White-backed vultures are Africa’s most common vulture. They have large, broad wings and can soar and circle for hours in search of carrion (dead and decaying animal). Excellent eyesight enables them to spot food when flying high in the sky and they will even watch other vultures and follow if they make a quick descent. Hundreds of vultures can quickly gather at a large carcass.
The white-backed vulture's black eyes and hooked black bill contrasts with their pale crown and hindneck. The plumage of white-backed vultures becomes paler as they age. Juveniles are darker with lighter brown streaks on their feathers.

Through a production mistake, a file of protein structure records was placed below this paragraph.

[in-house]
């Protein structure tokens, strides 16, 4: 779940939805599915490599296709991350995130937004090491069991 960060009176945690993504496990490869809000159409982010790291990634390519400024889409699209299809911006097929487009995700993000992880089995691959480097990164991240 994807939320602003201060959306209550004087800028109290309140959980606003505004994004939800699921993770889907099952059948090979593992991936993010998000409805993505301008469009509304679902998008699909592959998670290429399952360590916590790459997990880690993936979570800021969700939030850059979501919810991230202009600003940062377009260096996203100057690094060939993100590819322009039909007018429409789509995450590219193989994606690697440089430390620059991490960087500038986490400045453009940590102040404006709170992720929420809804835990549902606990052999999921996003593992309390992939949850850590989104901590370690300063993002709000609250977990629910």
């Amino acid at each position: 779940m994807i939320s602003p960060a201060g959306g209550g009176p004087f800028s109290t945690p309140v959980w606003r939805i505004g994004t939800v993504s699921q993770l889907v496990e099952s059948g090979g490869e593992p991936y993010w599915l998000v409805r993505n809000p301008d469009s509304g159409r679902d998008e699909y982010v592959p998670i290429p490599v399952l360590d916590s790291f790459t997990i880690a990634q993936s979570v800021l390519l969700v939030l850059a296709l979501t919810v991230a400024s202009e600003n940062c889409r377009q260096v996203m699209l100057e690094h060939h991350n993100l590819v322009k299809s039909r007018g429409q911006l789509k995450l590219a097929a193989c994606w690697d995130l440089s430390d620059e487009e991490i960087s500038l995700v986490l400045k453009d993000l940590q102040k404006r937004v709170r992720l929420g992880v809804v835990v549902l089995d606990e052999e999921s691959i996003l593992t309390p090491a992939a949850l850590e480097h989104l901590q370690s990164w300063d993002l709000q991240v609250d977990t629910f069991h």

African white-backed vultures breed at the beginning of the dry season, nesting in small colonies of 2 to 13 birds. Nest are made of sticks, lined with grass and leaves usually in a fork or crown of a large tree. They lay a single egg which is incubated for 56 days. Chicks are pale grey and are reared by both parents, each taking turns feeding the chick until it fledges at approx. 120 days of age.
The population has been impacted by a number of threats, resulting in a decline in numbers in recent years. Threats include loss and conversion of vulture habitat for agriculture, the decline in the population of wild ungulates (reducing food availability) and the persecution and poisoning of white-backed vultures